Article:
School Computing


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Computer Science, before branching off to the AP exam, began with all students learning BASIC which, in many cases, was followed by LOGO. Pascal was the first language of the AP exam and was supplanted by C++ and then JAVA, the current language of the exam.

Today, new tools and environments have been developed to interest younger students. Several of these are listed in the Programs section below.

If you teach intro. to programming, this "Last Lecture" is great to watch. There are some wonderful moments, great nuggets/tips from an incredibly talented teacher, professor, and researcher who has been pushing limits on how to get more students interested in computer science, more diversity, in the ranks. Java Codings for Learning


Retrieved from ISED-L

  • Alice is the best thing since sliced bread! I am in my second year of using it with high school students. There are many books and I have copies of all, but the best one is probably Starting out with Alice, but it is too expensive for general issue. I have standardized on Alice in Action by Joel Adams. I use the book and all the other available help and tutorials that are found on the Alice web site. Each student works at their own level, more or less individually, as I find this works best for animation. I also encourage co-operative learning between groups of students for the sharing of ideas that they come up with. Using it for game design gets brilliant results. I recommend What Video Games Have To Teach us About Learning And Literacy by James Paul Gee. Also Don't Bother Me Mum I'm Learning by Marc Prensky as reading for this type of teaching methodology. You might want to consider Exploring Wonderland: Java with Alice and Media Computation by Wanda Dann, Stephen Cooper, and I. We wrote this for a CS1 and with the AP A in mind. The book leverages the strengths of Alice to introduce computing concepts and reinforces the concepts using Media Computation in Java. It stays in the moviemaking context which kids find highly motivating. It also switches back and forth between Alice and Java which helps the kids transfer the knowledge while they still remember it. Teachers who have tried the book with AP classes have said that the kids really enjoy it. The book is quite easy to read. (due to be published in summer, 2009)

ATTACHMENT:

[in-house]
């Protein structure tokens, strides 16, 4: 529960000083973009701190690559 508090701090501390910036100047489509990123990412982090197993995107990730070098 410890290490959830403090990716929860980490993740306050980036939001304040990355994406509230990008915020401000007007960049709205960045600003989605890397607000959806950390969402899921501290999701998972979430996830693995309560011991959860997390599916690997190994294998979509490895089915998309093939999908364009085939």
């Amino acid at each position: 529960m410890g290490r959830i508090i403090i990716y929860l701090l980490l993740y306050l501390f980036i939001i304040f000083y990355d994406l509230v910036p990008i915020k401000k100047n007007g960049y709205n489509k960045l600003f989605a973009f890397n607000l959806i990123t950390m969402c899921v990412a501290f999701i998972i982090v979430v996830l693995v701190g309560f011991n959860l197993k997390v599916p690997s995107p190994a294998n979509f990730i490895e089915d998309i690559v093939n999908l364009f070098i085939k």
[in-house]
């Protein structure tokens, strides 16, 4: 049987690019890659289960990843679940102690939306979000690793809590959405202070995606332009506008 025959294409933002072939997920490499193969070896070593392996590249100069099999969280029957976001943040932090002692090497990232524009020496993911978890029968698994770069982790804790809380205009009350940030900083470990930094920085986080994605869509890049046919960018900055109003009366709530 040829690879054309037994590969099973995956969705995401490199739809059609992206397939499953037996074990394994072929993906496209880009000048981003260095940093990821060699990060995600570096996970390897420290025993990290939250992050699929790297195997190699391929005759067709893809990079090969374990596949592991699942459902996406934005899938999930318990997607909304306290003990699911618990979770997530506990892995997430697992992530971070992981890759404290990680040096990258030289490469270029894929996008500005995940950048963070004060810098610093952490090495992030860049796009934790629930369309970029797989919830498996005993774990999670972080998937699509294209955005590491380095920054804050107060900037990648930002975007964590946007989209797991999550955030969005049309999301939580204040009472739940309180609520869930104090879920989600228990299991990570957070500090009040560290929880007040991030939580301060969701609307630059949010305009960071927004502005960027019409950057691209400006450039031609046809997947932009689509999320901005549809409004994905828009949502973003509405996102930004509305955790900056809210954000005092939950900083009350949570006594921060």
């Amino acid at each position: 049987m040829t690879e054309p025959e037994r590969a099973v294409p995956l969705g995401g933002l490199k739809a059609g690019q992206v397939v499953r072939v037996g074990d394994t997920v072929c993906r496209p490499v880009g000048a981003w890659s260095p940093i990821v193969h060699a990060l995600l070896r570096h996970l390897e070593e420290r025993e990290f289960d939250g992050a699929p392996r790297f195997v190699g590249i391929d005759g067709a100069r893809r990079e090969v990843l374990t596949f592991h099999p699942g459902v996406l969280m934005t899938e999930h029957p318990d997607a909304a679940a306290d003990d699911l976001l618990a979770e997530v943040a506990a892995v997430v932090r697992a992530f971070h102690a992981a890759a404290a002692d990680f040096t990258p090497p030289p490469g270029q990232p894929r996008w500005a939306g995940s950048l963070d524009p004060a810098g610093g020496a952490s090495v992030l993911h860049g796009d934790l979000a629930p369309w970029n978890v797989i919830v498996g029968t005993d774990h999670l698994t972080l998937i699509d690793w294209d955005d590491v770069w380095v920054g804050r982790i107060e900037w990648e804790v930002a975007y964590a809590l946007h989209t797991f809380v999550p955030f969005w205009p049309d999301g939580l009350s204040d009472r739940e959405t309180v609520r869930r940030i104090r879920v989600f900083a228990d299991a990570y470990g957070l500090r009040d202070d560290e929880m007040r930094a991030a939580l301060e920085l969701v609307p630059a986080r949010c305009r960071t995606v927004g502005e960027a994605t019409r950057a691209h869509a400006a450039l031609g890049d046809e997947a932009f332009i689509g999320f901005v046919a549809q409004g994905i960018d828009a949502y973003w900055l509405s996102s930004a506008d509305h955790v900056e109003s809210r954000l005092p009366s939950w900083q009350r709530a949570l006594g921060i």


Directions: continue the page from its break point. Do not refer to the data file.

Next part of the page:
• Flash contains Actionscript, a powerful implementation of Javascript, which can be used to teach programming as well as animation. For an example of a few weeks worth of experimental Middle School curriculum using Flash Actionscript, see Flash Programming Curriculum
  • Game Maker is a free object oriented programming language which some students prefer.
  • GreenFoot was recommended by Fred and is a dialect of Java. Some use it with high school students.
  • Invent Your Own Computer Games with Python is a free eBook that teaches game programming in the Python scripting language. Python has a gentle learning curve, while still being a sophisticated enough language to be used in the professional software industry. This book provides complete source code for games, teaching the programming concepts from these examples.
  • Jeroo - another introductory programming environment where students program Jeroo to navigate around an island. The idea of the software is to quickly move students from programming Jeroo to more complicated programming projects.
  • Karel Robot - an excellent tool for teaching fundamental of programming. Students learn to program Karel, a software robot that must be made to navigate and accomplish taks in the "world." There are versions supporting Pascal, Java, C and more. Roland Untch's site has good resources on Karel. Richard Pattis wrote the book on Karel, Karel The Robot. Very helpful for teachers and possibly high-school students. Platform independent Java version of Karel called, JKarelRobot availble here from Oberlin along with some help pages.